PETALING JAYA: Parents’ attitude is largely to blame for their children’s inability to read and write.

Many parents, especially those who themselves never had an education, do not see the need to send their children to school, thereby perpetuating the rate of illiteracy in the country, according to two academics theSun spoke to yesterday.

Assoc Prof Faizah Idrus, who is with the Education Faculty at the International Islamic University, said many parents would rather have their children start work to earn a living early in life.

“That, for them, is a way to help take care of the family’s basic needs,” she said.

She laments the fact that although education is almost free in Malaysia, there remains a small percentage who are still not able to read and write.

Faizah said poor living conditions as well as mental and physical disabilities also play a major role in causing illiteracy.

“Not everyone can get the same level of education due to their living conditions. Furthermore, children with learning disabilities are usually enrolled in normal schools, making it hard for them to keep up.

“All stakeholders, from the government to citizens, have a role to play in fixing this.”

Apart from making education free for all, like in the United Kingdom, flexible schedules can be introduced in schools to give children a break in between classes, she said.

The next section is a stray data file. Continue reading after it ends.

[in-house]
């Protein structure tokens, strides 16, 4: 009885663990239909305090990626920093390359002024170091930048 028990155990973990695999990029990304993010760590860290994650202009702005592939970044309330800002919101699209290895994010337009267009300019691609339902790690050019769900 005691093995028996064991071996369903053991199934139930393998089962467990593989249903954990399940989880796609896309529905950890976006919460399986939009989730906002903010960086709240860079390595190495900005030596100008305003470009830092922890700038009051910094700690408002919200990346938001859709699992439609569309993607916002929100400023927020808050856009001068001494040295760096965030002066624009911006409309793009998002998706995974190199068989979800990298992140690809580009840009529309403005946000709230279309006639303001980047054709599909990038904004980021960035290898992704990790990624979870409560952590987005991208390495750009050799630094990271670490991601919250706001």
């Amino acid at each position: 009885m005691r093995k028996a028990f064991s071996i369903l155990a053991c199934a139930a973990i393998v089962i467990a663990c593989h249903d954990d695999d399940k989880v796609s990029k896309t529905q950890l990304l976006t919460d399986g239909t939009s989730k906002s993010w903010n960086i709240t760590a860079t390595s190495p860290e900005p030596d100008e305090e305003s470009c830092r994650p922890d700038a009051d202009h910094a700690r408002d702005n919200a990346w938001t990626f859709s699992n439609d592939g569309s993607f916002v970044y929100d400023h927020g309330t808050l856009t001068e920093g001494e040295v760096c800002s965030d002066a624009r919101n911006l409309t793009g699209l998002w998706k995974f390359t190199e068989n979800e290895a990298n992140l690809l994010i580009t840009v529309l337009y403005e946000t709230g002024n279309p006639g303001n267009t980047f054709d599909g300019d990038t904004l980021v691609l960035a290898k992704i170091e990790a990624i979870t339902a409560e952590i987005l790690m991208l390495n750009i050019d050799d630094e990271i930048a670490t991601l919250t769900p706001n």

A 2018 survey by the United Nations Educational, Scientific and Cultural Organisation showed that the literacy rate in Malaysia is 94.85%, ahead of Thailand with 93.77% but behind Singapore which has a 97.34% literacy rate.

But all three nations are behind Kazakhstan, which boasts a high literacy rate of 99.78%.

As the world marks International Literacy Day today, the need to raise awareness of the importance of improving literacy has never been more urgent.

“It not only has a significant impact on a child’s progress, but by extension, it can also have a negative impact on the socio-political conditions and economy,” Asst Prof Sharon Wilson of Universiti Tunku Abdul Rahman said. Wilson is a lecturer at the Faculty of Creative Industries.

She said the inability to read and write will have an impact on employability and health and it could lead to criminal activities and other social problems.

Wilson pointed out that basic reading and writing skills are the fundamentals of everyday life.

“For instance, you need to be able to read labels, make payments or sign documents.”

She believes that the biggest impediment to becoming literate is the lack of access to education, especially in rural areas and among those in the B40 group.

“There are many possibilities. Some families may not be able to send their children to schools because the nearest school is still too far away. Or they may not have access to resources such as a library, but mindsets need to change for progress to be made.”

She noted that the government has doubled its efforts to bring education to several rural communities through community projects such as establishing a library.

But ultimately parents and the community at large have an important role to play to cultivate the reading habit in their children.

Read this story on our iPaper: Parents play big role in children’s literacy rate

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